Who Gets the Sandbags?

July 25, 2012

On July 23, 2012, Ann and Dale drove north from Sendai to the Pacific coast town of Minamisanriku in order to try to make contact with some wakame seaweed fishermen. We wanted to see if the seaweed bags Ann has been sewing were OK and where they might be needed.

Minamisanriku context

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Our primary and invaluable contact in still very much decimated Minamisanriku town is a tentmaker from Tokyo (an electrical engineer), Andrew Klaus, who has taken a leave of absence from work and has lived near Minamisanriku for over a year. He found us on the web, subscribed to our email updates, and initiated contact with us because of our seaweed sandbag project. He has compiled a list of more than 1000 people he has met. As we shadowed him in Minamisanriku throughout the day at two temporary housing units, one ministry center, and one devastated fishing area, it was obvious that his local credibility was high. We learned much.

We are planning to distribute 500-1000 sandbags through the Japanese volunteer organization that pointed us to this project. Those sandbags will go to one fishery association in Minamisanriku that will distribute them in a manner their leaders feel is best. But we have learned there are multiple fisheries in the Minamisanriku area. Therefore there is a high possibility some seaweed fishermen might not get any sandbags through the Japanese volunteer organization with which we are working because their connection is with only one fishery (post-tsunami politics?).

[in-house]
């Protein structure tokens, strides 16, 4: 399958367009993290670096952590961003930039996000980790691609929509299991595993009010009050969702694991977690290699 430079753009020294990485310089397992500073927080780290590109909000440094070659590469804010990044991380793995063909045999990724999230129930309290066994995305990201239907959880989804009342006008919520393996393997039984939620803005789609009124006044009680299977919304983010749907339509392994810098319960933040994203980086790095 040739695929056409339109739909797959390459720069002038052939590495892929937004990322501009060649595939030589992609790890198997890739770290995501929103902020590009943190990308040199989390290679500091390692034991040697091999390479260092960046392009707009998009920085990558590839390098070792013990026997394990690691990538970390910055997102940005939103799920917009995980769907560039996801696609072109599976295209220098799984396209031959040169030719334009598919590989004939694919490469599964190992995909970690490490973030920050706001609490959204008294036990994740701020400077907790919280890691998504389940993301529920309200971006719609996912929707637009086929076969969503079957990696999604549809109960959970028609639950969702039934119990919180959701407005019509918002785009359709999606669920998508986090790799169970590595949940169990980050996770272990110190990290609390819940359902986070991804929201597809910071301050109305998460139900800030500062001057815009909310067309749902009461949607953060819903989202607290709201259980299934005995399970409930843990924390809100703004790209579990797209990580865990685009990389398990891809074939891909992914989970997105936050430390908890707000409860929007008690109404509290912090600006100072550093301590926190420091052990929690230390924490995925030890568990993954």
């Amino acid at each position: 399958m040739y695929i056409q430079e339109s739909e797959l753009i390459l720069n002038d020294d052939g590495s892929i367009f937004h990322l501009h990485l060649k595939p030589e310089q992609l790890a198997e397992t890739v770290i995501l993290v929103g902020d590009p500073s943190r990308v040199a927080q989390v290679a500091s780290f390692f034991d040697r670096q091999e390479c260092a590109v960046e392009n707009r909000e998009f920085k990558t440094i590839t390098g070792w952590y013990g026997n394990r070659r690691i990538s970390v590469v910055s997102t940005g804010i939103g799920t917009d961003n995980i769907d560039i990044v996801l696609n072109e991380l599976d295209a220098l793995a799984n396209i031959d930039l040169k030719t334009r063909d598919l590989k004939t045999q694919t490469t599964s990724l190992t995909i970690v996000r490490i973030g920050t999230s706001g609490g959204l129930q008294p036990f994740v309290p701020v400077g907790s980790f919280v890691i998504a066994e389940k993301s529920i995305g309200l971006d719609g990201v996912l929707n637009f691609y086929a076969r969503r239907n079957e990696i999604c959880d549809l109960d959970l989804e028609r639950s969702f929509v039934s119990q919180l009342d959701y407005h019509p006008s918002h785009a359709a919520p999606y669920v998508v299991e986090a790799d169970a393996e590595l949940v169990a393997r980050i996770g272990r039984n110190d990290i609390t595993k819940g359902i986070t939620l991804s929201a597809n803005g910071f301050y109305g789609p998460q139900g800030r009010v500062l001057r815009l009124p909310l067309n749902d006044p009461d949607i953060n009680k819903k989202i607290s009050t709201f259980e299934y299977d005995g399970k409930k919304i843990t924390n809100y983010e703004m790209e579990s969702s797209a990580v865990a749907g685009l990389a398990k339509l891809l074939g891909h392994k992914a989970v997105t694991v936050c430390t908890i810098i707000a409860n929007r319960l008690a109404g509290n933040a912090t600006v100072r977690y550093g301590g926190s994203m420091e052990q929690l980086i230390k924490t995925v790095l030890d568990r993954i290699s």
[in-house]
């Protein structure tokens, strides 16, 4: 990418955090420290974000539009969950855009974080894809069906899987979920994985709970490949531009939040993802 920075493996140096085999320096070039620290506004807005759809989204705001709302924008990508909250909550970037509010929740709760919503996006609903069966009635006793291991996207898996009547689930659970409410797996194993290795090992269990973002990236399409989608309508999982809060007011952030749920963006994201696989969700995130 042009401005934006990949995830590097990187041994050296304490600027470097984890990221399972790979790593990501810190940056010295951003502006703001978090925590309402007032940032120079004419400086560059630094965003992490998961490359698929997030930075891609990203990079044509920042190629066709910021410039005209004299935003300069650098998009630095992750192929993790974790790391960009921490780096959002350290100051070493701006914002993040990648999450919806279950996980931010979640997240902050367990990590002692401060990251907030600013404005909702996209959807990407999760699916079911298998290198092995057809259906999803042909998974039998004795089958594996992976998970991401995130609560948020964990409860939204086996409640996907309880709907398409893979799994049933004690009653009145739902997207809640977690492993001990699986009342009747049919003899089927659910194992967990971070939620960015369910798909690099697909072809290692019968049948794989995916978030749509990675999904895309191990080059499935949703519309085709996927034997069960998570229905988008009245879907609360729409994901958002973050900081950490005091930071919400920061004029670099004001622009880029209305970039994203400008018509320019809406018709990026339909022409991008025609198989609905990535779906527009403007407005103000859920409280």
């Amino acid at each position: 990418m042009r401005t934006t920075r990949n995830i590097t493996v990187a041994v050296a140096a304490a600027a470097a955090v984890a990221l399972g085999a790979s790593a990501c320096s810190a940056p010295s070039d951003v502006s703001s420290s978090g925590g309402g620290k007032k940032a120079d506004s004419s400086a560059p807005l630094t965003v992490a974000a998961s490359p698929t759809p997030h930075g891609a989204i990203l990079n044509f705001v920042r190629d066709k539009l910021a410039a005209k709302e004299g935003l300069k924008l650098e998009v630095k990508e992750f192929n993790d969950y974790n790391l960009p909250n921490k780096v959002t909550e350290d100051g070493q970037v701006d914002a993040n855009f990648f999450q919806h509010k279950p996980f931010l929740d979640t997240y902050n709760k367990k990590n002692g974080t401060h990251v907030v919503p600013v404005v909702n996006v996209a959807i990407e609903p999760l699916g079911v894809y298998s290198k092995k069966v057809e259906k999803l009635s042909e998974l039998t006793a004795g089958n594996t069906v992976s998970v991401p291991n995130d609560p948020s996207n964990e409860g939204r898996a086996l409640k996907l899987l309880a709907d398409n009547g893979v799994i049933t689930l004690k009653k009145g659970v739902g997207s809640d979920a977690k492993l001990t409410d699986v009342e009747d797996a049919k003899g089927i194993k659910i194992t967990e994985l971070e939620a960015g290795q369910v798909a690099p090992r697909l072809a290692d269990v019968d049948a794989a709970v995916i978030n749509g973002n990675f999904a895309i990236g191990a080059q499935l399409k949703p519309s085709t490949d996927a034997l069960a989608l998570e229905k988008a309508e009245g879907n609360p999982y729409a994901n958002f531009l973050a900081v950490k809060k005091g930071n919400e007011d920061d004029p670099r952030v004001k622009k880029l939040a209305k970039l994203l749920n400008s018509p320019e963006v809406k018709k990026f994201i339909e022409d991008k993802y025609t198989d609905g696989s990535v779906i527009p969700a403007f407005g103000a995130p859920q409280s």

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Most importantly, we made contact with a local resident of Babanakayama in northern Minamisanriku who connects that part of town with the outside world, mostly by his blog (in Japanese) that he updates every day. We left a sample sandbag with him that he later showed to a seaweed growing fisherman (see pic). The fisherman's response was encouraging: He would be overjoyed to receive these kinds of sandbags. Others are now saying the same.

Next steps?

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Is this a good opportunity to give a sewing machine to someone who can start their own sandbag sewing business in Minamisanriku (and teach them how to sew)?

Would it be a good idea to build a small building for sewing sandbags (or other fishing purposes) that could double as a gathering place for the fishermen (and for believers to share the love and gospel of Christ)?

Do we limit the number of sandbags we are sewing for the Japanese volunteer organization with which we are linked so that we will have more sandbags to personally distribute ourselves?

japanquake.ca (dale little)